Those the Prosecution may Call to Testify
The list of state witnesses handed to the Zuma camp is a carbon copy of the list in the Schabir Shaik case.
Possible witnesses for the state include:
Members of the investigating team : Billy Downer SC, former Scorpions advocate Gerda Ferreira, Scorpions investigators Johan du Plooy and Isak du Plooy, and independent forensic auditor Johan van der Walt from KPMG.
Those named by Shaik as benefactors to Zuma : Mpumalanga businesswoman Norah Fakude, German businessman Jörgen Kogl, and Durban businessman Vivian Reddy.
Nelson Mandela's former attorney, Ismail Ayob, himself embroiled in a legal battle with Mandela, as well as Nelson Mandela Foundation CEO John Samuel. Their appearance on the list could relate to the R2-million that Mandela gave Zuma from his personal account.
Richard Young,*1 the businessman suing the government for R149-million after he lost out on the arms deal contract.
Abdool Quader-Mangerah, an ANC stalwart in KwaZulu Natal, gave evidence in the Shaik trial regarding a loan he made to Zuma, later repaid by Shaik.
The two secretaries whose evidence nailed Shaik: his secretary, Bianca Singh, and Sue Delique, secretary to former arms dealer Alain Thetard. Delique's evidence is vital to the state as she is the witness they are expected to use to introduce an encrypted fax, which it is alleged formalised a bribe agreement between Shaik, Zuma and Thetard for two yearly payments of R500 000 each.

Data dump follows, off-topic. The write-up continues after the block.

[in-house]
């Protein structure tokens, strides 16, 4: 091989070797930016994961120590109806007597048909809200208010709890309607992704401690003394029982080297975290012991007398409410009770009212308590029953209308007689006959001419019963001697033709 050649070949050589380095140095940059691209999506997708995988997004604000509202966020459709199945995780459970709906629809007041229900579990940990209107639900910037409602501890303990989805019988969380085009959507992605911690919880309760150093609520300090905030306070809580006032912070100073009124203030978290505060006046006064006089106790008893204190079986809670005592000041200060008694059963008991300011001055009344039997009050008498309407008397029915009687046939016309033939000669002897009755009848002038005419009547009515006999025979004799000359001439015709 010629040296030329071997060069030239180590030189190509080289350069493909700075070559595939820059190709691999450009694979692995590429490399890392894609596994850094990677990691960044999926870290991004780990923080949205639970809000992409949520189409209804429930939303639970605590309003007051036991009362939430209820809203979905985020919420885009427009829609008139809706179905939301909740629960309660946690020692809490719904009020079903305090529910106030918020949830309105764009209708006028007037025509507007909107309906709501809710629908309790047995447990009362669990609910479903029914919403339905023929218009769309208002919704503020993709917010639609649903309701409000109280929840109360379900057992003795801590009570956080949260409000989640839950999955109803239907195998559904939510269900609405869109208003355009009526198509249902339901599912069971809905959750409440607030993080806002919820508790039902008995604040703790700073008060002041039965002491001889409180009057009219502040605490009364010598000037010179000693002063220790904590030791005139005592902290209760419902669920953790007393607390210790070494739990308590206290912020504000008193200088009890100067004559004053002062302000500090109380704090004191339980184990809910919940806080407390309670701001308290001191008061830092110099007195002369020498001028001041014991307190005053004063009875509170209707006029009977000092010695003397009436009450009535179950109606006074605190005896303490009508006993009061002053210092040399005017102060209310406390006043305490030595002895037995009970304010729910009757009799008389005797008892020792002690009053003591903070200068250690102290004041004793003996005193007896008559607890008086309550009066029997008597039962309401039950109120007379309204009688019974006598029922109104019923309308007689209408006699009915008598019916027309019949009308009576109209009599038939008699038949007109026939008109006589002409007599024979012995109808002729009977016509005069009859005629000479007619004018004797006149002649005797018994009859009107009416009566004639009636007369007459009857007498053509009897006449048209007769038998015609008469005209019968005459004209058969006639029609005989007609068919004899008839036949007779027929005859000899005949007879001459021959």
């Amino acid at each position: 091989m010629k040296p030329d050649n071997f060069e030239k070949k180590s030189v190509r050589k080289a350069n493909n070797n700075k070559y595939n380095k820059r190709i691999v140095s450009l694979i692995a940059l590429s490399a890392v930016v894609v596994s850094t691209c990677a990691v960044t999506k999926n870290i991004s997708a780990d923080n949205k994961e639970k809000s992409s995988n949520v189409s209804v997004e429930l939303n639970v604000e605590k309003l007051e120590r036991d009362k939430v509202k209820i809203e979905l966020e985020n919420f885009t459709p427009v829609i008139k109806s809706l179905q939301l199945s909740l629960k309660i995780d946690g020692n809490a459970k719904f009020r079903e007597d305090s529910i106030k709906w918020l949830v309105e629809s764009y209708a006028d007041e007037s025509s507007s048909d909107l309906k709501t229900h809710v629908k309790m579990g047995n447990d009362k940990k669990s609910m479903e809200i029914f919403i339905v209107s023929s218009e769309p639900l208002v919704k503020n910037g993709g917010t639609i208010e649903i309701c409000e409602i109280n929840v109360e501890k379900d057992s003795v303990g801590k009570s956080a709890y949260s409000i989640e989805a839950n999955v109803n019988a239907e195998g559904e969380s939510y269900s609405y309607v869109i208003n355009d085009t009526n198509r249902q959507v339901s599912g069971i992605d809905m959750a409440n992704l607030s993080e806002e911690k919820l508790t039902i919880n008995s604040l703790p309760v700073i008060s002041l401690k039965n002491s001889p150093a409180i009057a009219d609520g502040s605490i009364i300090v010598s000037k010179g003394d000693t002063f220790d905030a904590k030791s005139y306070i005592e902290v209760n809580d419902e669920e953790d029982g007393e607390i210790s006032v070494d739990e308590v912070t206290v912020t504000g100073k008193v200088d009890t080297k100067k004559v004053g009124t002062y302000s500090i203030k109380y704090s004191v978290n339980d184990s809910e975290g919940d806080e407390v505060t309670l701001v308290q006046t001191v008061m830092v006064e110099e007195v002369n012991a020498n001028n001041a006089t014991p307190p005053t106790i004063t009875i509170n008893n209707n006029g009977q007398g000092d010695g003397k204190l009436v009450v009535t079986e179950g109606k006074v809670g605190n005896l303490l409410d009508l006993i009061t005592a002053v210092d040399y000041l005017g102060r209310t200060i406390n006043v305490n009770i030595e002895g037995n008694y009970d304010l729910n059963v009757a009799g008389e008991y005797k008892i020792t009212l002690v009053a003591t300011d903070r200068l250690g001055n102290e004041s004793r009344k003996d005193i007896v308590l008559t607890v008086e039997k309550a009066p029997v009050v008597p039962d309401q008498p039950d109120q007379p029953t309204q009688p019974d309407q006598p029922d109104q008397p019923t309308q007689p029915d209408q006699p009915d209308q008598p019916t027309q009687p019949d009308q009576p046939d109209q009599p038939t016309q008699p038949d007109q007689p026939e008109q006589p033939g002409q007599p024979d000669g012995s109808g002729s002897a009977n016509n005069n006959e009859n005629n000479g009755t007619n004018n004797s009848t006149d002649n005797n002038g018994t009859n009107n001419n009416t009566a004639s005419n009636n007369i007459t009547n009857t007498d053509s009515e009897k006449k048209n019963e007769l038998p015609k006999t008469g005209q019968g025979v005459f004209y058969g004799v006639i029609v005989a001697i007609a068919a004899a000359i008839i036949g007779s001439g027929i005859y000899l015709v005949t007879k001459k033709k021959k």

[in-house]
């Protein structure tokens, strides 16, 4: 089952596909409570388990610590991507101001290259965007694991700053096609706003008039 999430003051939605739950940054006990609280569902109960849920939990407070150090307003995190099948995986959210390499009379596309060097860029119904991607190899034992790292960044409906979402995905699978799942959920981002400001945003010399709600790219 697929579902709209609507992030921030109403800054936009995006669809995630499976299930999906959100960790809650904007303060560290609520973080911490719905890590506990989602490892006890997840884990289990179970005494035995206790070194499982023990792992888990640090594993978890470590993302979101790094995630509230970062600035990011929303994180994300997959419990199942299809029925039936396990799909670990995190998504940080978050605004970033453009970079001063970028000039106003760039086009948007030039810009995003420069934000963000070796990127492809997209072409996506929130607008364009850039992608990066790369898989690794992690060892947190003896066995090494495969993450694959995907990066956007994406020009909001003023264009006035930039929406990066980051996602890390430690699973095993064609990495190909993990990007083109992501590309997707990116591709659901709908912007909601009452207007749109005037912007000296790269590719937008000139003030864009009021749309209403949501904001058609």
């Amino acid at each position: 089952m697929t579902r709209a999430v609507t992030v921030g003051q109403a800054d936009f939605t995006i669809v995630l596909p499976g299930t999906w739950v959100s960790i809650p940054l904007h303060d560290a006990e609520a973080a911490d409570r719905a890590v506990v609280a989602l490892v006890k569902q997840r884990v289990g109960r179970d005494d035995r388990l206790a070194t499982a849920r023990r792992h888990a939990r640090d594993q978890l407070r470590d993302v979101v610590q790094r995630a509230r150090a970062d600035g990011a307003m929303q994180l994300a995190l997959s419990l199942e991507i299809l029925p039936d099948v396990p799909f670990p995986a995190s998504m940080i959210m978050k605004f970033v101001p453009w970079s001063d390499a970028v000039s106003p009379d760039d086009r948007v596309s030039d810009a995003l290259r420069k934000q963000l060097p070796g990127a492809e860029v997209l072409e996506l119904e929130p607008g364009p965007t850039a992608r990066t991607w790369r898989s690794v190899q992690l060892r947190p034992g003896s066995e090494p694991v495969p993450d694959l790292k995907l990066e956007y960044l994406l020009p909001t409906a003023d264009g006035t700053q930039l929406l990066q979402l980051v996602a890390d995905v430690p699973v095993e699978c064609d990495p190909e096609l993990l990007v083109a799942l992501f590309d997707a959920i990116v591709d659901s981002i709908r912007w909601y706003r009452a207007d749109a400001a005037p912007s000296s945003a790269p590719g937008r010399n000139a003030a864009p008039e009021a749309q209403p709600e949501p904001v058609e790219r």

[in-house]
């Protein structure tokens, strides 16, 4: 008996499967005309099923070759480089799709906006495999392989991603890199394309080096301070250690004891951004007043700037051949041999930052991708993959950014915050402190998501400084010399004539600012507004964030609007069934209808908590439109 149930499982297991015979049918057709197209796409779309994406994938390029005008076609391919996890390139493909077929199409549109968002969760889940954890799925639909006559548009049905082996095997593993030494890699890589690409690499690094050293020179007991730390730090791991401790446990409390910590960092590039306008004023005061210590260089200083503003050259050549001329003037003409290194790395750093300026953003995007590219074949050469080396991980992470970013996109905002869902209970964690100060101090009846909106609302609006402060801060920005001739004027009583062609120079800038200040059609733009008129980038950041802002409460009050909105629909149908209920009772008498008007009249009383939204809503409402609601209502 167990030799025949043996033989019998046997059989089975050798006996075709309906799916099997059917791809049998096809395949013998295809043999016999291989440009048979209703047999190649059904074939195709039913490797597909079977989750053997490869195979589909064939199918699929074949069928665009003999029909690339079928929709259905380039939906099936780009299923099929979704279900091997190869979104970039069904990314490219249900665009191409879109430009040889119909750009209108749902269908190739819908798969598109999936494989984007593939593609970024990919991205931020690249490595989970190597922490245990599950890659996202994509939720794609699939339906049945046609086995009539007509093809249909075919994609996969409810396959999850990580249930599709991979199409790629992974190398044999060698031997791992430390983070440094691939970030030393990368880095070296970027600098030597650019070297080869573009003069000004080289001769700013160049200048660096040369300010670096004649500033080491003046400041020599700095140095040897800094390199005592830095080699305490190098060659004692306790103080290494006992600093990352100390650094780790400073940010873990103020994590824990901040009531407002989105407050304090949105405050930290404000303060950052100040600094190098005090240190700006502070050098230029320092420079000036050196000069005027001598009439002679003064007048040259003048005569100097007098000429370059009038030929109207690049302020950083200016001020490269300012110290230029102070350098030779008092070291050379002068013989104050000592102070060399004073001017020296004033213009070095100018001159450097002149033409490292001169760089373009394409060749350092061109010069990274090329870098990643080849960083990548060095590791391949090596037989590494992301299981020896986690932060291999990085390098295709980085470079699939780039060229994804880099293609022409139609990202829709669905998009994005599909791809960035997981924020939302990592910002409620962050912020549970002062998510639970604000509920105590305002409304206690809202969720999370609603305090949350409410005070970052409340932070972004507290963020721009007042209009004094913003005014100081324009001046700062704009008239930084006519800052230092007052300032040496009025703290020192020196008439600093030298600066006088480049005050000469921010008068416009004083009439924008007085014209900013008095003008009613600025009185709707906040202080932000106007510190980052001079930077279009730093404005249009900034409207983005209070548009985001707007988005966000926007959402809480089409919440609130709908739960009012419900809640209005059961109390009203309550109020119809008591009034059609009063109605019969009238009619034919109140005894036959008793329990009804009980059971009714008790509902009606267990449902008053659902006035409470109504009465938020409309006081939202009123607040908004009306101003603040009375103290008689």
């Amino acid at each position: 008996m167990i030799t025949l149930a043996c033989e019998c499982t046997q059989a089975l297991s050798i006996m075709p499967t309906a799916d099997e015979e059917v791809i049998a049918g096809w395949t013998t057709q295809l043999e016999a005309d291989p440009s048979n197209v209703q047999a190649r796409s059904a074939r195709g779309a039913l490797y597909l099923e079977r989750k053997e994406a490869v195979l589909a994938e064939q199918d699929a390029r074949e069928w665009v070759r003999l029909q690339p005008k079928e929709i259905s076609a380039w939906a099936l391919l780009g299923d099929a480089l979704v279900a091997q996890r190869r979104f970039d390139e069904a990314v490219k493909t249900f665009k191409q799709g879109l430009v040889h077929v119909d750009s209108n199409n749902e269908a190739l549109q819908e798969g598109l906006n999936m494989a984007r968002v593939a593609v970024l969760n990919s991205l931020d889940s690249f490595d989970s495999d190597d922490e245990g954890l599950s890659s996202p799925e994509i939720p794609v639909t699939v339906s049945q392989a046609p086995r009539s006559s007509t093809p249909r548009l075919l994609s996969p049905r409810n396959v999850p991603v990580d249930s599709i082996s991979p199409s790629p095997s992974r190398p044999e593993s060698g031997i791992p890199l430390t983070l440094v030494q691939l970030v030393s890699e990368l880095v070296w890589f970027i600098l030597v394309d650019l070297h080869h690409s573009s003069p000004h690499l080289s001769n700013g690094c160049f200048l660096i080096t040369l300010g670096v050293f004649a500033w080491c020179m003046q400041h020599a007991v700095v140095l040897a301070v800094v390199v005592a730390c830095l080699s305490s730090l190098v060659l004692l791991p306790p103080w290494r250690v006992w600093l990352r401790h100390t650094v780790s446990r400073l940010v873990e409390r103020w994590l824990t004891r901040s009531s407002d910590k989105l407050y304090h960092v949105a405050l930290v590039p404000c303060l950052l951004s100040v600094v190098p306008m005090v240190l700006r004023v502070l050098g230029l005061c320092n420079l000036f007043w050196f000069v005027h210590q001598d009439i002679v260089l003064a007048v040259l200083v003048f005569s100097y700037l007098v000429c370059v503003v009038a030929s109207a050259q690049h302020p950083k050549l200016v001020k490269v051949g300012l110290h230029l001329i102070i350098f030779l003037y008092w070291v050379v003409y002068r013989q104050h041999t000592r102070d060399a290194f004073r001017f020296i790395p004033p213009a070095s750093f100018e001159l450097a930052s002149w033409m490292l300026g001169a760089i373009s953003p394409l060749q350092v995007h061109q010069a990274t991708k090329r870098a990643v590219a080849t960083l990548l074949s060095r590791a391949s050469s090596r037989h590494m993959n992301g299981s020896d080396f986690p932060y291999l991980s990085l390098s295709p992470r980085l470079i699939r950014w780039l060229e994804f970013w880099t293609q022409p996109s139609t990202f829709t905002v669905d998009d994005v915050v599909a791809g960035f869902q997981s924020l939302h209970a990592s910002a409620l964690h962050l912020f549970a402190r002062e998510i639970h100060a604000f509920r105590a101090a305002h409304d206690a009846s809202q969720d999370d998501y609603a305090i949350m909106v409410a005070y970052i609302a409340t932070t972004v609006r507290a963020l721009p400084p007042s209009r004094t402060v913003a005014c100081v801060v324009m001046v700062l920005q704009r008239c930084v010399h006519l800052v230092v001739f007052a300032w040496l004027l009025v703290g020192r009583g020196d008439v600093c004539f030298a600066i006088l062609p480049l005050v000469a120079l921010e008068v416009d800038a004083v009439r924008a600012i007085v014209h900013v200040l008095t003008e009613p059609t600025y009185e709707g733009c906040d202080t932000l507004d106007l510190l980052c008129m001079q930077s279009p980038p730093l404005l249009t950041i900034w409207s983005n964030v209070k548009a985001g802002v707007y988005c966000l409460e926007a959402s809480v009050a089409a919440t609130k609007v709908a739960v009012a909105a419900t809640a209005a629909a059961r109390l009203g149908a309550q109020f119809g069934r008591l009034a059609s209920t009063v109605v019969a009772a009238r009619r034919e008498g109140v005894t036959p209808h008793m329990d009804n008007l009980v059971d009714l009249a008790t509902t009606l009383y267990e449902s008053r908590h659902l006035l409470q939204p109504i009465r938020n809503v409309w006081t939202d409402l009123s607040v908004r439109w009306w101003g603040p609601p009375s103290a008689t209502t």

Two key witnesses used to secure a conviction on the "generally corrupt relationship" charge in Shaik's case: David Wilson and professor John Lennon. Wilson refused to testify in the Shaik trial "on advice of the Malaysian government". Judge Hilary Squires found that an affidavit deposed by Wilson would serve as acceptable evidence of what happened. Lennon negotiated with Zuma on a proposed eco-tourism school for KwaZulu Natal. In a letter, Zuma proposed that Lennon use the services of Shaik in furthering his plans.
A controversial Zuma letter, advising Gavin Woods, former head of the standing committee on public accounts, that the former Heath Special Investigating Unit would be excluded from the probe into the arms deal, is clearly expected to come under scrutiny in the Zuma case. The advocates*2 who advised President Thabo Mbeki that the investigation would be a meritorious one are also on the provisional witness list, as is Heath*1, Woods and politician Patricia de Lille.
French arms company executive Pierre Moynot, described by Judge Squires as a man with "charming Gallic candour"*3. A number of present employees of Shaik's Nkobi group of companies, including financial director Colin Isaacs and former bookkeeper Celia Bester. Bester's evidence was one of the cornerstone pieces of testimony which convicted Shaik.
The man who built Zuma's traditional Nkandla residence, Eric Malengret. His testimony is likely to see a repeat of the phrase used by Shaik: "Does the deputy president think money grows on trees?" More witnesses are likely to be added and it is expected that the state will release its final witness list shortly before Zuma goes on trial.
Even then, given the sensitivity of the case, the public would know the identity of some witnesses only when they take the stand.
With acknowledgements to Estelle Ellis and The Star.
*1 Two witness who seem to have conflicted interests.
*2 Advocates Jannie Lubbe SC and Frank Kahn SC.
*3 As charming as a lying, cheating French arms dealer can be in front of a judge of the High Court.